For Mencius, benevolent government is based on low taxes, private property, and free trade, where the freedom and prosperity of the people produces power and wealth for their benevolent rulers. But Mencius doesn't expect his policy advice to be taken seriously by rulers. Most rulers prefer to extract exorbitant taxes, to force farmers to work on public projects, and to draft men into military service, which interferes with farming and economic trade to the point of creating mass famine.

Mencius laments: "Nowadays, there are none, among those who shepherd the people, who do not have a taste for killing people. If there were one who did not have a taste for killing people, the people of the world would crane their necks to look for him. If it were genuinely like this, the people would turn to him like water flowing down, copiously" (1A6).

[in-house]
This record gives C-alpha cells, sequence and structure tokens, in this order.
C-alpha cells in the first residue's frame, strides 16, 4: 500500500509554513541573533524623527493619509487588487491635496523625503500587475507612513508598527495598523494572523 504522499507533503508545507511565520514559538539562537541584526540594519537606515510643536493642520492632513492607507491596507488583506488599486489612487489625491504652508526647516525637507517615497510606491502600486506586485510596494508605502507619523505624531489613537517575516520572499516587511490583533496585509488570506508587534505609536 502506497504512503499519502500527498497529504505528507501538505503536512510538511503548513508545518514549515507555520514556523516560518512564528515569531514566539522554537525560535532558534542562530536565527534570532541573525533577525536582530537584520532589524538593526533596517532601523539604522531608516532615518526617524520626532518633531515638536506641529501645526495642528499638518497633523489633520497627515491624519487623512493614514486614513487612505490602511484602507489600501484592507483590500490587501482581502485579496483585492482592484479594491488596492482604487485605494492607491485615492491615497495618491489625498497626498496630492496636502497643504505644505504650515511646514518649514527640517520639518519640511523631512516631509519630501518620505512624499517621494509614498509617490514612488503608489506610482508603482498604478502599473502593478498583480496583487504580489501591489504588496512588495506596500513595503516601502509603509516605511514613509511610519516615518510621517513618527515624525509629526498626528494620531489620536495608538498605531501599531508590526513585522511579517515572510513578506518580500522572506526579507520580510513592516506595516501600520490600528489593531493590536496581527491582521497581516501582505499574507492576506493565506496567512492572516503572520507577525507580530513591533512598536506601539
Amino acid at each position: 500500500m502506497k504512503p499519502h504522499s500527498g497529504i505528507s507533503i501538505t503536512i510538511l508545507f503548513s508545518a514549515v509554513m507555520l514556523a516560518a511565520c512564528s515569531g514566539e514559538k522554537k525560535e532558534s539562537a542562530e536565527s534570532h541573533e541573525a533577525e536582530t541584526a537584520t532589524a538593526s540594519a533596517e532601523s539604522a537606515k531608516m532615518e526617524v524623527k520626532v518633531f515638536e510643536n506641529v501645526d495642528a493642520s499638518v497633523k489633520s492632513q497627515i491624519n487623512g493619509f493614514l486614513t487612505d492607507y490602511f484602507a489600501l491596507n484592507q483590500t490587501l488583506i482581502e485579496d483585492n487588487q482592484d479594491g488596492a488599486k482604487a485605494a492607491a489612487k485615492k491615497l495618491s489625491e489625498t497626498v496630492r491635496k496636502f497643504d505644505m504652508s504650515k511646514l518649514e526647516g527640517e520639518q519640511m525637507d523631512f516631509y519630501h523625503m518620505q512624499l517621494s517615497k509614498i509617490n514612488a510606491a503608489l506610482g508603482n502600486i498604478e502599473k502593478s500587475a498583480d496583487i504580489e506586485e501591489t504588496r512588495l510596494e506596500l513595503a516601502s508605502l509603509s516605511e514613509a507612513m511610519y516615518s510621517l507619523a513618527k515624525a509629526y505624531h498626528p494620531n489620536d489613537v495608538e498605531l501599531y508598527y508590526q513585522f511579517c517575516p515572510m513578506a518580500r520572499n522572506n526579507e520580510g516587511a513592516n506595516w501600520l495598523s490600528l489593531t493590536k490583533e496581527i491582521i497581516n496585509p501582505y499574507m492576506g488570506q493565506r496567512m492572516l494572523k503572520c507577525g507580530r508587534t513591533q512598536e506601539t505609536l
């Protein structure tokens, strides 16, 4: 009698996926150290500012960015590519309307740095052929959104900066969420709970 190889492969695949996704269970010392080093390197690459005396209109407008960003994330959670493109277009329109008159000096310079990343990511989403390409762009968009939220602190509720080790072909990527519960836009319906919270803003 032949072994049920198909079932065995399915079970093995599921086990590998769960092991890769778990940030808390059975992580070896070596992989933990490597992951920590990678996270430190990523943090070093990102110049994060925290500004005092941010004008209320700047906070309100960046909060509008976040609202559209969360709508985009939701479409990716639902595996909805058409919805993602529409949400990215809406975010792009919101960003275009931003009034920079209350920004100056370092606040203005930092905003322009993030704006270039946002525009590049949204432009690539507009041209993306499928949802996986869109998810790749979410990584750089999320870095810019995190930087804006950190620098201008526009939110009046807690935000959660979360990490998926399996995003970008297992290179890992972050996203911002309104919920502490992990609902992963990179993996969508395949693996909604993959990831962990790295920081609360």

So here's the fundamental contradiction in Mencius's teaching. One the one hand, he teaches that good government requires the paternalistic authority of a benevolent ruler who recognizes that his power is enhanced by the freedom and prosperity of his people. On the other hand, he teaches that most rulers are incapable of such benevolent rule because they have "a taste for killing people." The same contradiction appears in the Analects of Confucius.